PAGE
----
Sacramento

Huntington Beach desalination plant eyes approval, but foes turn out in force – California

With Poseidon Water’s plans for a Huntington Beach desalination plant approaching the homestretch, critics were as adamant as ever at a Friday workshop, where dozens complained the proposal is environmentally flawed, unneeded and would jack up water rates.

The meeting of the Santa Ana Regional Water Quality Control Board was called to review a draft permit and solicit public comment in advance of a scheduled April 3 vote on the final permit.

Approval rides on whether the board determines the drought-proof project will “use the best available site, design, technology and mitigation measures feasible to minimize the intake and mortality of all forms of marine life.”

(LINK).

SCWD Examines Drilling Plan for Desal Plant – California

An engineering firm advising the South Coast Water District on its proposed Doheny desalination project was summoned Thursday, Nov. 14, to explain how officials might mitigate the risks of using a relatively-new drilling method to siphon seawater from beneath the ocean floor.

Brian Villalobos, principal geohyrdrologist for GEOSCIENCE Support Services, told the SCWD Board of Directors that drilling slant wells, rather than vertical or horizontal wells, off Doheny State Beach is ideal because of the dynamic hydrological and environmental conditions. Villalobos said alternatives to the proposed project would have a greater impact on San Juan Creek’s lagoon and stream flow.

“We felt these weren’t acceptable because of all the problems they would create, and they’re not really solving problems,” Villalobos said.

(link).

Monterey Bay Desalination Plant Debated by Coastal Commission – California

The Monterey Peninsula is running out of water.

The fog-shrouded, cypress-dotted land formation jutting into the Pacific Ocean forming the southern reach of the Monterey Bay is drying up as underground water aquifers become increasingly depleted.

The lack of water inhibits economic growth, prevents the development of housing – including the affordable variety – and restricts commercial opportunity.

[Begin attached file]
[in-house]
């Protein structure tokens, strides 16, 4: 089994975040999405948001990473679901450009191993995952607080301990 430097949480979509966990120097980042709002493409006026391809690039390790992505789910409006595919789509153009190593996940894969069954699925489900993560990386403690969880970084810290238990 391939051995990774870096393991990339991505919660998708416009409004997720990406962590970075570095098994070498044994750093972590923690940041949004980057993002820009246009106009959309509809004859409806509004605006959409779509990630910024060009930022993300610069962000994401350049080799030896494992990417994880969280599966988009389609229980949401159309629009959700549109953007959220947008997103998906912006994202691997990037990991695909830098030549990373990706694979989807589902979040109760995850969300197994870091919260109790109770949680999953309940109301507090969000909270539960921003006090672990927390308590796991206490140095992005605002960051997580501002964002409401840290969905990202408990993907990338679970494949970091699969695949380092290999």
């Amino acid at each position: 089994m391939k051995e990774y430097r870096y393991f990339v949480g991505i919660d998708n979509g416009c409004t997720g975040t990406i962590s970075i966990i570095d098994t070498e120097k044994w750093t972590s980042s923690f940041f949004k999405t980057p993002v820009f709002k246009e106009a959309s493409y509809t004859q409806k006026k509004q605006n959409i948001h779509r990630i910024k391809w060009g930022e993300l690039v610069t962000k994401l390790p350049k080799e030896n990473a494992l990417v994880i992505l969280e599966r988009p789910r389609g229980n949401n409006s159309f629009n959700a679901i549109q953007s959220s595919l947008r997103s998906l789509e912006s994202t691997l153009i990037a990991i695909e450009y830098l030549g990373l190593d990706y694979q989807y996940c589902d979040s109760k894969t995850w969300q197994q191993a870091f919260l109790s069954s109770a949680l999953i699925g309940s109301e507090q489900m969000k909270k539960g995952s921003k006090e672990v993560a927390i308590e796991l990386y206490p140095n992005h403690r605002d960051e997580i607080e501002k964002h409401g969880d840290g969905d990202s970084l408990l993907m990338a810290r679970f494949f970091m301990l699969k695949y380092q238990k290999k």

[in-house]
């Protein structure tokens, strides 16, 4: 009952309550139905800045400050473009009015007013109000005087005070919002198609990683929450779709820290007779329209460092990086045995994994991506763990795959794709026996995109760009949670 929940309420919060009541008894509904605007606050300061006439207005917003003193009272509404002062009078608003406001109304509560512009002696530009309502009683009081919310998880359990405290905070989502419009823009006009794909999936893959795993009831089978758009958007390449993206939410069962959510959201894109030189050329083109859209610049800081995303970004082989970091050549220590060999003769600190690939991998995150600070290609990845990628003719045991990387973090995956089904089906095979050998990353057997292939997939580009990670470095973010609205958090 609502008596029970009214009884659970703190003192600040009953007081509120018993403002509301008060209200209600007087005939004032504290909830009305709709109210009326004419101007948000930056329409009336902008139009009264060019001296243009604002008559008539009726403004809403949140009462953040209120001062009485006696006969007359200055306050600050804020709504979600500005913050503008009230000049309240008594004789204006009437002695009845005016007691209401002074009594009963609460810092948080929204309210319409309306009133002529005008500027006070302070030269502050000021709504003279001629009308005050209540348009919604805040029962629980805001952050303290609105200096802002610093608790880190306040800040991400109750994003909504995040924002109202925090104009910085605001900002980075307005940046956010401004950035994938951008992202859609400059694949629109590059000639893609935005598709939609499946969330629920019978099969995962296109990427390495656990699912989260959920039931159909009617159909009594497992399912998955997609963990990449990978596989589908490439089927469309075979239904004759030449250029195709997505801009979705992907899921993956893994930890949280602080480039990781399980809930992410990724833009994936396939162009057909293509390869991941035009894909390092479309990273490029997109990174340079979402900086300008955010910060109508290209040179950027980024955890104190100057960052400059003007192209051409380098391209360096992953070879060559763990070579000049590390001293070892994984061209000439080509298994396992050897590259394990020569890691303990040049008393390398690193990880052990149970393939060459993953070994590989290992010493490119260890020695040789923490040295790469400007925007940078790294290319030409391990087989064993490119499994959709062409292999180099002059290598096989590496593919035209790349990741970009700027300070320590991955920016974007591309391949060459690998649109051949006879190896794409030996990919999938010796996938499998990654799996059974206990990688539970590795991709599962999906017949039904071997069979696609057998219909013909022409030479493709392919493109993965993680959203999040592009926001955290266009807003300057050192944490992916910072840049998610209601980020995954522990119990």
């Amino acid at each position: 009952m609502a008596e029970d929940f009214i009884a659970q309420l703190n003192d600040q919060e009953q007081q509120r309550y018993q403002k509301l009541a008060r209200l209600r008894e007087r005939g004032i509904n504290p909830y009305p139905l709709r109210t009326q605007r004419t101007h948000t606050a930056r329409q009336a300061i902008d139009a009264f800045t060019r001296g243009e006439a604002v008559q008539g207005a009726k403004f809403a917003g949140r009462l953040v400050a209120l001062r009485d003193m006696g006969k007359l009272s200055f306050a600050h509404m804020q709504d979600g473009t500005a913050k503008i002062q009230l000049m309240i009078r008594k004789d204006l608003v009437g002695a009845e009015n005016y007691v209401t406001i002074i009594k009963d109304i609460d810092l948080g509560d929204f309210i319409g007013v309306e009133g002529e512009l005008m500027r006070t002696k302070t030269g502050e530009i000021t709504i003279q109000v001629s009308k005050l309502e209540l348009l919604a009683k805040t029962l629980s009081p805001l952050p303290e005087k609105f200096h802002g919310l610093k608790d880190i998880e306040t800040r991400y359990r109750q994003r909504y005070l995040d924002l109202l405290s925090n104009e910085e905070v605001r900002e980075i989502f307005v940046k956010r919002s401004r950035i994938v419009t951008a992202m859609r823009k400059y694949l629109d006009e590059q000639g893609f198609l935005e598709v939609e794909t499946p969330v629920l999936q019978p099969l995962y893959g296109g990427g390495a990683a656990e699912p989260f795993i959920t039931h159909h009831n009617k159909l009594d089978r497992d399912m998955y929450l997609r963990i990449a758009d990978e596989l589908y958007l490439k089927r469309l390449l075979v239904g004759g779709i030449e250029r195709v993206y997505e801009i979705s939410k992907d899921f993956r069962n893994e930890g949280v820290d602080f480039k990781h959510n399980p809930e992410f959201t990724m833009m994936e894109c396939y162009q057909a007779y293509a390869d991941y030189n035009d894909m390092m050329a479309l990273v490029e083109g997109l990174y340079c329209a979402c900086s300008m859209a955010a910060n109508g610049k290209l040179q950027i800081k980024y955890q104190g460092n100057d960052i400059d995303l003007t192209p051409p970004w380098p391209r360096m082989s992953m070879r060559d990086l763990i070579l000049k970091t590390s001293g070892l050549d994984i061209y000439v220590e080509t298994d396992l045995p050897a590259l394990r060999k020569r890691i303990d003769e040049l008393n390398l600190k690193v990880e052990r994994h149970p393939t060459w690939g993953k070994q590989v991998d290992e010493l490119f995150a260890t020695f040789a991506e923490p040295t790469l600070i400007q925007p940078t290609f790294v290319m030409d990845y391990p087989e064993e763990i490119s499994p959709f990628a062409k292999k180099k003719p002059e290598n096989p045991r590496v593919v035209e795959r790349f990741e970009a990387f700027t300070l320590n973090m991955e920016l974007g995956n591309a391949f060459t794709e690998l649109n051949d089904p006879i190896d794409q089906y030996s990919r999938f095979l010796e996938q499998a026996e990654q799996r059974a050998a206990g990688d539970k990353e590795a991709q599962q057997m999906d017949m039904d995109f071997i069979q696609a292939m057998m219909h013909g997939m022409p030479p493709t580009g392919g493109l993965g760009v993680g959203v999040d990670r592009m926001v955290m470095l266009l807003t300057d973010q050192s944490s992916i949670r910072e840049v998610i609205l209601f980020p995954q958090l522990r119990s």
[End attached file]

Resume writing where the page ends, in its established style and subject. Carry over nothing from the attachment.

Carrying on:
(LINK).

California Supreme Court Rejects Environmental Challenges to Monterey Water Project – America

The $330-Million Monterey Peninsula Water Supply Project (MPWSP) took a step forward, as the California Supreme Court recently denied challenges to the sufficiency of the project’s Environmental Impact Report (EIR)/Environmental Impact Statement (EIS).

The long-awaited desalination plant located off the coast of Monterey is being developed by California American Water Company (CalAm) and is intended to replace the Monterey Peninsula community’s existing Carmel River and Seaside Groundwater Basin supplies.

These supplies have been constrained for decades by legal decisions and habitat concerns, with desalinated seawater. 

(LINK).

Desalination: Poseidon still trying to plant its trident into Huntington Beach – California

Southern California was hit with enough rain in 2019 for many experts and observers to declare an end to the region’s most recent drought – which could be bad news for Poseidon Water’s plans to build a desalination plant near land’s edge in Huntington Beach.

It is hard to drum up a lot of noise for water security when we’re not in a drought. The current state of Southern California’s water security – or insecurity – certainly isn’t giving Poseidon any ammunition to make its case for a $1 billion desalination plant in Huntington Beach.

Southern California’s droughts, of course, are cyclical, so the day will come again when Poseidon will be able to play its water insecurity card. A lack of a drought today, just the same, isn’t going to derail Poseidon’s quest to build a desalination plant in Huntington Beach.

(LINK).

Gage: Setting the Record Straight on Seawater Desalination – California